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Arts-humanities fellows named

STANFORD -- Fifteen Stanford University students have been awarded Children in the Arts and Humanities Fellowships to conduct community programs and work on personal creative projects.

The fellowship program, administered by the Stanford Humanities Center, is in its third year. It provides stipends to promising students who develop and implement their programs and projects. The stipends also support a variety of summer creative projects for elementary to high school youngsters.

Students are encouraged to submit proposals that allow them to divide their summer time between working with children in the community and developing their arts. Each is also required to obtain a commitment for co-sponsorship from a community organization.

The 1992 fellows and their projects are:

  • Carin Anderson, a senior in history and feminist studies from Chico, Calif., will introduce improvisation and acting to young women in East Palo Alto.
  • Eric Burton, a sophomore in English from Bend, Ore., will introduce improvisation to students in the Upward Bound Program at Stanford.
  • Elizabeth Compton, a senior in studio art and English from Dallas, will teach mural painting to young women in East Palo Alto.
  • Alexandra d'Arbeloff, a senior in English, with an interdisciplinary focus, from Brookline, Mass., will teach improvisation to sixth-graders in San Francisco.
  • Kristin Farr, a senior in American studies from Greenbank, Wash., will introduce collaborative video production to students in Richmond, Calif.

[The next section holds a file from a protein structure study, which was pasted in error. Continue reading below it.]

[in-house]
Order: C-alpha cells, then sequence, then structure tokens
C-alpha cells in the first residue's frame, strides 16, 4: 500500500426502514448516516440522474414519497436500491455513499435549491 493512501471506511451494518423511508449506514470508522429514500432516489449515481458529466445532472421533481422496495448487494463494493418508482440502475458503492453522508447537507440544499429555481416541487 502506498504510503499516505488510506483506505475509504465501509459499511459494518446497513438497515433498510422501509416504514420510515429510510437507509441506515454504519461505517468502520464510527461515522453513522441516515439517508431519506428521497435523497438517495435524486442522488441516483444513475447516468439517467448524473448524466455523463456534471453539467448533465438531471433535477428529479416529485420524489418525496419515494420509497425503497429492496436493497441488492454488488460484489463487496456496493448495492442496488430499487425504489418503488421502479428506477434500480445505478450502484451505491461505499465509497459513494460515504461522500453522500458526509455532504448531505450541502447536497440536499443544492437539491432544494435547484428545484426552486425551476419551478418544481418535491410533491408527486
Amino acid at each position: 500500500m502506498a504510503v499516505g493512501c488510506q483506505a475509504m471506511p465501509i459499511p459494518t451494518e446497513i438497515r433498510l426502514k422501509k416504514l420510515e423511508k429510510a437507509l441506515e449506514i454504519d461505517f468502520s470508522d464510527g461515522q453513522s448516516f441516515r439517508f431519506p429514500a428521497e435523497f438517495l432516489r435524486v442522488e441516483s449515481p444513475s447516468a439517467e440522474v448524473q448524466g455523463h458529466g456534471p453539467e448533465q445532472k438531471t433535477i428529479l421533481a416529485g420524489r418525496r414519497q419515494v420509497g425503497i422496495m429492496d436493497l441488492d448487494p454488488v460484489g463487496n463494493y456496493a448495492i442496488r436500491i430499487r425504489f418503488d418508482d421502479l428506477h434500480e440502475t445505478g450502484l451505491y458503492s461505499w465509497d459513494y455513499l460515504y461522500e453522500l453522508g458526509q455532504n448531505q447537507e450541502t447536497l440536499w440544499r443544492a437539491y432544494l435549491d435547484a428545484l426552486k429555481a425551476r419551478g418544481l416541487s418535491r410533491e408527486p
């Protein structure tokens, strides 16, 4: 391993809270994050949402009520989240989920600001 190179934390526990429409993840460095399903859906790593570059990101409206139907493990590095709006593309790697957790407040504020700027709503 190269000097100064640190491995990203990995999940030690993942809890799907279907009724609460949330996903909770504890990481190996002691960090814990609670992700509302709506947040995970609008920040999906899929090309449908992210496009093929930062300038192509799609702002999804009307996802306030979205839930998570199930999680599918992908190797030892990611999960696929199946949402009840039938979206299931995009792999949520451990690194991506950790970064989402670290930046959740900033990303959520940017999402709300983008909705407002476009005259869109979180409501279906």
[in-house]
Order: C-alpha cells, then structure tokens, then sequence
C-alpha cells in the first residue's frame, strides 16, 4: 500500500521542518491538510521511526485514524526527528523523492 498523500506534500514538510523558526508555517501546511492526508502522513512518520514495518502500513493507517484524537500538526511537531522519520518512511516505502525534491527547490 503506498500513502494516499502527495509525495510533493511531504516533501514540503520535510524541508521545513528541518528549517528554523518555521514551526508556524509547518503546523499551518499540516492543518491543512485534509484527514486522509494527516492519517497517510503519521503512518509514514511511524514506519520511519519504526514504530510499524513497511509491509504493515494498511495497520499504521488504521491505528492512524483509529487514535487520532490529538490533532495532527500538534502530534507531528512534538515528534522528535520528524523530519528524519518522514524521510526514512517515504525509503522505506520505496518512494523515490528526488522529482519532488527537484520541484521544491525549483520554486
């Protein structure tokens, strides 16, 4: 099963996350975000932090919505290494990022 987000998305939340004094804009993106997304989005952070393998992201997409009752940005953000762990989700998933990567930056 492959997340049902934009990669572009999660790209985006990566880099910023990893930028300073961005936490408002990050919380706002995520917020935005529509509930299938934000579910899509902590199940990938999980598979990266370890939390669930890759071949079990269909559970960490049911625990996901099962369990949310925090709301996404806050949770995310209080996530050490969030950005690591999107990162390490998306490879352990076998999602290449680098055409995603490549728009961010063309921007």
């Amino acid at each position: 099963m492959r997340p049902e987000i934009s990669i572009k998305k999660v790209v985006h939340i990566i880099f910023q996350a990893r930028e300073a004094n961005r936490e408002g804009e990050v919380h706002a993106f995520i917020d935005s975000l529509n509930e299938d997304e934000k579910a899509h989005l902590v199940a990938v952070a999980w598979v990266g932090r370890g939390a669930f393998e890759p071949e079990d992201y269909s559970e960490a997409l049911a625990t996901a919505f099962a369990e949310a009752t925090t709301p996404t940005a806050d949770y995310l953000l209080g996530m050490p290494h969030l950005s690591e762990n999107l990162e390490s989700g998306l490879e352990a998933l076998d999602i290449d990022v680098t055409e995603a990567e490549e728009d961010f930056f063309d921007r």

• Marshell Jones, a senior in anthropology from Baltimore, Md., will choreograph an original youth musical in East Palo Alto.
  • Elena Melendez, a sophomore in psychology from Oak View, Calif., will produce a musical with elementary school children in San Francisco.
  • Natasha Ogunji, a senior in anthropology from Carmel, Calif., will be teaching a black-and-white-photography course to seventh-graders in San Francisco.
  • Leigh Pryor, a senior in English from Fort Smith, Ark., will teach improvisation, playwriting, directing and physical theater to high school students in her hometown.
  • Julie Traylor, a sophomore from Oklahoma City, is returning home to teach tap-dancing to American Indian children.
  • Cara Wall, a senior in history from New York, is going to teach creative writing to young mothers in that city.
  • Gregory Weinger, an undeclared sophomore, will teach creative writing to high school students in his hometown of Peoria, Ill.
  • Renee Weingrad and Elisabeth Witchel, both juniors from New York, will write a historical play with youngsters, then perform it in the community along with Stanford drama students.
  • Cynthia Wong, a sophomore in earth systems from Los Altos Hills, Calif., will introduce video-production techniques to students in San Francisco's Chinatown.



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